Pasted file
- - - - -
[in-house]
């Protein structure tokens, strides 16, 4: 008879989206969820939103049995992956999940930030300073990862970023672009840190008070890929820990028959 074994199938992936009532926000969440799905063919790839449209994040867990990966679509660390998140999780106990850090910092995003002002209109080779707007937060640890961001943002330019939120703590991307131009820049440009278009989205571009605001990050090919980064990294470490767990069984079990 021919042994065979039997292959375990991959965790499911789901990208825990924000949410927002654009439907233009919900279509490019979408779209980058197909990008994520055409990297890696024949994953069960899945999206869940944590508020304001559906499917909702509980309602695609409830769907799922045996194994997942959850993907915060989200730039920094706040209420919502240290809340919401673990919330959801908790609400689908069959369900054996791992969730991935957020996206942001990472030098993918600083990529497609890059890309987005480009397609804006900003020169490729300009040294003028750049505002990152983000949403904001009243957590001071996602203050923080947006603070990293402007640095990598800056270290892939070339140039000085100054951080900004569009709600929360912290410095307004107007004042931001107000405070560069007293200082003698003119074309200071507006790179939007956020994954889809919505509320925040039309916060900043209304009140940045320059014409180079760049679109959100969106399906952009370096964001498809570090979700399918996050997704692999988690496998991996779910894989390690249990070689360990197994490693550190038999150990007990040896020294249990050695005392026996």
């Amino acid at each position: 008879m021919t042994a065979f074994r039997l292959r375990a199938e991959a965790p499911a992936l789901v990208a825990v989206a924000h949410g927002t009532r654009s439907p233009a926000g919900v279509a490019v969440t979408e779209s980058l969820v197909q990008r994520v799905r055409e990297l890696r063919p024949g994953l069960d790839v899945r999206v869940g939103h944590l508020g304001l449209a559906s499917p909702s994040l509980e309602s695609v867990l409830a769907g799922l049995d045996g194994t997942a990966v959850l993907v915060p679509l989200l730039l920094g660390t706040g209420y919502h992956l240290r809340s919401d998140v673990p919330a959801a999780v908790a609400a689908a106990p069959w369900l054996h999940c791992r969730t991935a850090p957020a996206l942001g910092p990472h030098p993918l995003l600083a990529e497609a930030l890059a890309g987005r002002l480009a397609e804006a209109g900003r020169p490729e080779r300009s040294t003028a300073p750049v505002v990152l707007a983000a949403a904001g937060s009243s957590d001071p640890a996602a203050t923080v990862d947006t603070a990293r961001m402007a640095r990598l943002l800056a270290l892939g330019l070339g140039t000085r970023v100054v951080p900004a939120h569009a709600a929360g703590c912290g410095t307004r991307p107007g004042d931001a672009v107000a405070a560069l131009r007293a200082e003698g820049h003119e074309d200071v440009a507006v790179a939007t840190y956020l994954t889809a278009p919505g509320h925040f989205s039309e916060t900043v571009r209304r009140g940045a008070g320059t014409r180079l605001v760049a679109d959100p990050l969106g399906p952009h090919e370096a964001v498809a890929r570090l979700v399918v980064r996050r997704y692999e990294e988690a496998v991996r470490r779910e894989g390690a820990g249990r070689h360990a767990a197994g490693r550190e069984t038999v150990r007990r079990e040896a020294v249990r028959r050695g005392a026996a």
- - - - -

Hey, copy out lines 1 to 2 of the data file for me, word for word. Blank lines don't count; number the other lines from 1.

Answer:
[in-house]
């Protein structure tokens, strides 16, 4: 008879989206969820939103049995992956999940930030300073990862970023672009840190008070890929820990028959 074994199938992936009532926000969440799905063919790839449209994040867990990966679509660390998140999780106990850090910092995003002002209109080779707007937060640890961001943002330019939120703590991307131009820049440009278009989205571009605001990050090919980064990294470490767990069984079990 021919042994065979039997292959375990991959965790499911789901990208825990924000949410927002654009439907233009919900279509490019979408779209980058197909990008994520055409990297890696024949994953069960899945999206869940944590508020304001559906499917909702509980309602695609409830769907799922045996194994997942959850993907915060989200730039920094706040209420919502240290809340919401673990919330959801908790609400689908069959369900054996791992969730991935957020996206942001990472030098993918600083990529497609890059890309987005480009397609804006900003020169490729300009040294003028750049505002990152983000949403904001009243957590001071996602203050923080947006603070990293402007640095990598800056270290892939070339140039000085100054951080900004569009709600929360912290410095307004107007004042931001107000405070560069007293200082003698003119074309200071507006790179939007956020994954889809919505509320925040039309916060900043209304009140940045320059014409180079760049679109959100969106399906952009370096964001498809570090979700399918996050997704692999988690496998991996779910894989390690249990070689360990197994490693550190038999150990007990040896020294249990050695005392026996």